10/29/2012 10:00 am ET Updated Dec 29, 2012

Predicting Who Will Be a Good President

Hiring time is coming! Sorry, it's too late to submit your resume but at least you get to be part of the hiring committee. The two finalists have gone through all of the interview rounds, kissed all the babies, shaken all the hands, memorized all their talking points and are waiting to see who the committee selects.

The committee is struggling right now, unsure of which applicant is more likely to do a good job, or, for the more cynical, which is less likely to cause damage. Committee members have been wondering what exactly should they be looking for in a candidate, what experience is most important.

Using historical data, we can identify what experience is most important in hiring a new president. How we can assess this is actually a fairly straightforward statistics exercise: we can build a predictive model of presidential quality using input variables like the educational background, business experience, political experience and military experience. Luckily we have historical data to use to measure all of the input variables and presidential quality we can use the average ratings provided by historians in recent surveys. While there are no perfectly objective ways to measure presidential quality, it is fair to say that historians' estimates will certainly succeed at separating the George Washingtons and Abraham Lincolns from the Warren Hardings and Franklin Pierces.

Here's what we found:

None of the main effects were significant. That means neither educational background, political experience, business experience nor military experience itself was a strong predictor of presidential quality. In the area of education, while highly educated FDR was considered to have been a top president, so was Harry Truman, who lacked a college degree. While Eisenhower and Washington both had substantial military experience and strong presidential terms, Civil War General Ulysses S. Grant was considered a below-average president. As for political experience, political veterans like Thomas Jefferson and Teddy Roosevelt shone while other experienced politicians like Hayes, Fillmore, Nixon and Buchanan were considered to be some of our worst presidents. Highly experienced businessmen like Washington and Andrew Jackson went on to be well-respected presidents while experienced businessmen like Hoover and George W. Bush are considered to be some of America's worst.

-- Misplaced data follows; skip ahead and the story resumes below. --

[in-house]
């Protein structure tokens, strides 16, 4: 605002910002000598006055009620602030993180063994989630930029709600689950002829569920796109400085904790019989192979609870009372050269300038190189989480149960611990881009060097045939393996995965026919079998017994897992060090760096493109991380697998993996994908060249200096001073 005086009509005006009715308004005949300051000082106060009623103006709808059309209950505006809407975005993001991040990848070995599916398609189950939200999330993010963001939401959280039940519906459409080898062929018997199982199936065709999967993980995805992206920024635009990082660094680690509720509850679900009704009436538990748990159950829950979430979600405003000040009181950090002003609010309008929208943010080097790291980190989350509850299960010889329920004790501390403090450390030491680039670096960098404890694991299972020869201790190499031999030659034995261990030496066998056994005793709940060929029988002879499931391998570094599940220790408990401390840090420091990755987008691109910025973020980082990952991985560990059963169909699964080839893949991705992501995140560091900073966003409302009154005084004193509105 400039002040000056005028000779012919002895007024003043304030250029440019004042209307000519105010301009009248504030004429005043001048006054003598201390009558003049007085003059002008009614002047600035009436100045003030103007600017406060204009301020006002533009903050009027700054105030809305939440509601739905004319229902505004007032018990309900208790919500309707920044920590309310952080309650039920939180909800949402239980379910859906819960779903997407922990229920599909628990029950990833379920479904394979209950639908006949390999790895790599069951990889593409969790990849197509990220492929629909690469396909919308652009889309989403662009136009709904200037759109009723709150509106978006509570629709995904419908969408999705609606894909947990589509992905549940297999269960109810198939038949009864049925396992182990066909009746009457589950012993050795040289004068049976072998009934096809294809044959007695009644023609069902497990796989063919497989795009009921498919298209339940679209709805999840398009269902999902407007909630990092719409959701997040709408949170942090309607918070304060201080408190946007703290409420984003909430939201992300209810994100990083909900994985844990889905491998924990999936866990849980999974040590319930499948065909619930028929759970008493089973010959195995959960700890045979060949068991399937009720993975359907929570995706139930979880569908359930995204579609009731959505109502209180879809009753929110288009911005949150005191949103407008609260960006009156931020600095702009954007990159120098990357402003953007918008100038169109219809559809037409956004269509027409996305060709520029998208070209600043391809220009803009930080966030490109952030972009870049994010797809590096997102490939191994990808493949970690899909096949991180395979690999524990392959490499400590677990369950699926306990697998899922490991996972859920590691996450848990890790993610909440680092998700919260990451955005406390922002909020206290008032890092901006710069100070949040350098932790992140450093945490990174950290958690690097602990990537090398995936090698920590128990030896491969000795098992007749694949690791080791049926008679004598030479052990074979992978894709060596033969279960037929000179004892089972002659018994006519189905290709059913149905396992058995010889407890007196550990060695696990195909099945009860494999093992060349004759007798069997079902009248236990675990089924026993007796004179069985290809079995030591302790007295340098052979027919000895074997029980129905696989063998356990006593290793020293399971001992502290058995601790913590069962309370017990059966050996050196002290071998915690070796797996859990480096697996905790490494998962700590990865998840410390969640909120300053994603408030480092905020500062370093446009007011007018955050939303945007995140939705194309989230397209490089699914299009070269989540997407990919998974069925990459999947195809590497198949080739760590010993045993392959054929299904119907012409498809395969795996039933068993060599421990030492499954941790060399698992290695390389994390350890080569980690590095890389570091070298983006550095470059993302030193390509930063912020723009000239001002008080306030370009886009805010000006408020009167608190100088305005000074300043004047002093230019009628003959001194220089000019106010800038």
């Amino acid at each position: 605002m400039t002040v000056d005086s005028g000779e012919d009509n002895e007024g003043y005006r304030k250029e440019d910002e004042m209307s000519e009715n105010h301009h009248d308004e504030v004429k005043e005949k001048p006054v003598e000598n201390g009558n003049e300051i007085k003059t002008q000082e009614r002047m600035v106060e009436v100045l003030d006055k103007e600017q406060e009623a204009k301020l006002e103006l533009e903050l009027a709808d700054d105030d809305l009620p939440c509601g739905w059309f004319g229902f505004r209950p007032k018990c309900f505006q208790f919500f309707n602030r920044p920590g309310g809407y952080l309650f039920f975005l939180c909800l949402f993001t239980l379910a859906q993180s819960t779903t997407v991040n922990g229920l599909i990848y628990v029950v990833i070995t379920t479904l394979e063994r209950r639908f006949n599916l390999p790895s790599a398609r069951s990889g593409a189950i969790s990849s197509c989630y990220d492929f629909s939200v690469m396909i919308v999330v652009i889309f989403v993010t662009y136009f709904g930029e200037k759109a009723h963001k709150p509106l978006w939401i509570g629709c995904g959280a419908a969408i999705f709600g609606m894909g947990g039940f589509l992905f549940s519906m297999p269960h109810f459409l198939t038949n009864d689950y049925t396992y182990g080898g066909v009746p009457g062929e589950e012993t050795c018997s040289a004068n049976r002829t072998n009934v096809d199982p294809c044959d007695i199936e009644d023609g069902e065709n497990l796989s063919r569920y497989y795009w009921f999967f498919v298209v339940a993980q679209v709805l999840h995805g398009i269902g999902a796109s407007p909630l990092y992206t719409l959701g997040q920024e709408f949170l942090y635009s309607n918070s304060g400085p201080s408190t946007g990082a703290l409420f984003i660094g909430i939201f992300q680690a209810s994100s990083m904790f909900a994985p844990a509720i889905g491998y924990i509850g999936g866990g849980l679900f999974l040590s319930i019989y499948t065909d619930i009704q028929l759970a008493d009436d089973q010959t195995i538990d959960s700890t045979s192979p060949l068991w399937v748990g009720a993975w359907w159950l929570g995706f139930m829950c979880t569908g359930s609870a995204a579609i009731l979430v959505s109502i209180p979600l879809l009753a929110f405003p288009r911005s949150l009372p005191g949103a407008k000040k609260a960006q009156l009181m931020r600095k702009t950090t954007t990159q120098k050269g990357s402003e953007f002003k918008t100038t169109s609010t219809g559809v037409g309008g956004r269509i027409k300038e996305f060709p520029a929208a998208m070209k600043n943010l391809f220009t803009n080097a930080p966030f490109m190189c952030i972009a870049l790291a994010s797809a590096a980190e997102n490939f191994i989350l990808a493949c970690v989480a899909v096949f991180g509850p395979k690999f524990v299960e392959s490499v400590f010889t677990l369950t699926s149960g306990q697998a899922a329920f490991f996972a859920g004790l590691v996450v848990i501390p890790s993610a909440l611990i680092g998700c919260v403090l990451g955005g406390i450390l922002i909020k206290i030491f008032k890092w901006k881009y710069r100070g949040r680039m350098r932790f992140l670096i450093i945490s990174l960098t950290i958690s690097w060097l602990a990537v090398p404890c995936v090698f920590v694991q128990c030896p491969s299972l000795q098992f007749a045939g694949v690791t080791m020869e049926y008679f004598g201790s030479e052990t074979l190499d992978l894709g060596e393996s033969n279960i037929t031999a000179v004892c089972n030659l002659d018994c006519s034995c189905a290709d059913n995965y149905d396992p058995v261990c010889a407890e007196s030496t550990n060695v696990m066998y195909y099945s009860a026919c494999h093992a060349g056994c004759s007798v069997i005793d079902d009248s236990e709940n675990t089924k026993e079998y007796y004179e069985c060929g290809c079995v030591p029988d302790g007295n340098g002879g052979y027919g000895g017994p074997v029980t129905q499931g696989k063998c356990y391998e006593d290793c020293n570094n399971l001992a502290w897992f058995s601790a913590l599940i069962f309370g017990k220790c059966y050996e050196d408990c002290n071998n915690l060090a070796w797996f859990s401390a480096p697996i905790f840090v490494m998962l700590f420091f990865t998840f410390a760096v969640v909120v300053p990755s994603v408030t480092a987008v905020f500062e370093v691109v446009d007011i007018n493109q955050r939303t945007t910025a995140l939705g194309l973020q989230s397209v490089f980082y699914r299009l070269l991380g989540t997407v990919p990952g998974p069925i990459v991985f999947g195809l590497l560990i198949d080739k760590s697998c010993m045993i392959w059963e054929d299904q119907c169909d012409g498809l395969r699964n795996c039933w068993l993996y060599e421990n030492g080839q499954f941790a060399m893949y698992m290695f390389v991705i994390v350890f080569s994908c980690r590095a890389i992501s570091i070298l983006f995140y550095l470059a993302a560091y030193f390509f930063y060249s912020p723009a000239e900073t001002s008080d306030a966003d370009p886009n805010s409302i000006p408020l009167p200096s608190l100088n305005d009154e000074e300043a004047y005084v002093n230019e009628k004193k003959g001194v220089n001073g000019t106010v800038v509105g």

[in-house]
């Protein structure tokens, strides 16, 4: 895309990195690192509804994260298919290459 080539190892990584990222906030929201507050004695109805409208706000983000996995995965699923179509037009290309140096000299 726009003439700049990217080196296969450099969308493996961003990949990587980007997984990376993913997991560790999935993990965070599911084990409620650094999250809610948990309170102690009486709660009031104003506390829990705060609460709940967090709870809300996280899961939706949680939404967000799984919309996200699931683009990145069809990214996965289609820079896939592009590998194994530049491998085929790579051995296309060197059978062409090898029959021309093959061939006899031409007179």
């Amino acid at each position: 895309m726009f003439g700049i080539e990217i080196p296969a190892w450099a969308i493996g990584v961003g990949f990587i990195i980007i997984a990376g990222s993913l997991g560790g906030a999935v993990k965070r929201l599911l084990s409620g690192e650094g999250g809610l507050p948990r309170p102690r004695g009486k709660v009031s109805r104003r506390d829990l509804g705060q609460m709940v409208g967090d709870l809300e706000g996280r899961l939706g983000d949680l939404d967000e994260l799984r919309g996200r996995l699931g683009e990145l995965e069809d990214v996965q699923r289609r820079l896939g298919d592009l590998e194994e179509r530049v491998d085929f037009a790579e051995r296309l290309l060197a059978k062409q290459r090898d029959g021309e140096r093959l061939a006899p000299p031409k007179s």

There was one statistically significant interaction term though it had only a limited amount of predictive power: those who had both military and business experience before becoming president tended to perform well (think of George Washington, Andrew Jackson, Abraham Lincoln and Harry Truman).

Neither of our job applicants meets this criterion but, have no fear, if whoever gets the job offer doesn't work out, the committee gets to make another hiring decision in 2016.

Statistical Note: Two types of predictive models were developed, a decision tree model and a stepwise regression model. In both models, the only variable selected was the interaction term between military experience and business experience where the R-squared of the regression model was 0.1 (meaning the model only explained about 10% of the variability in presidential performance).

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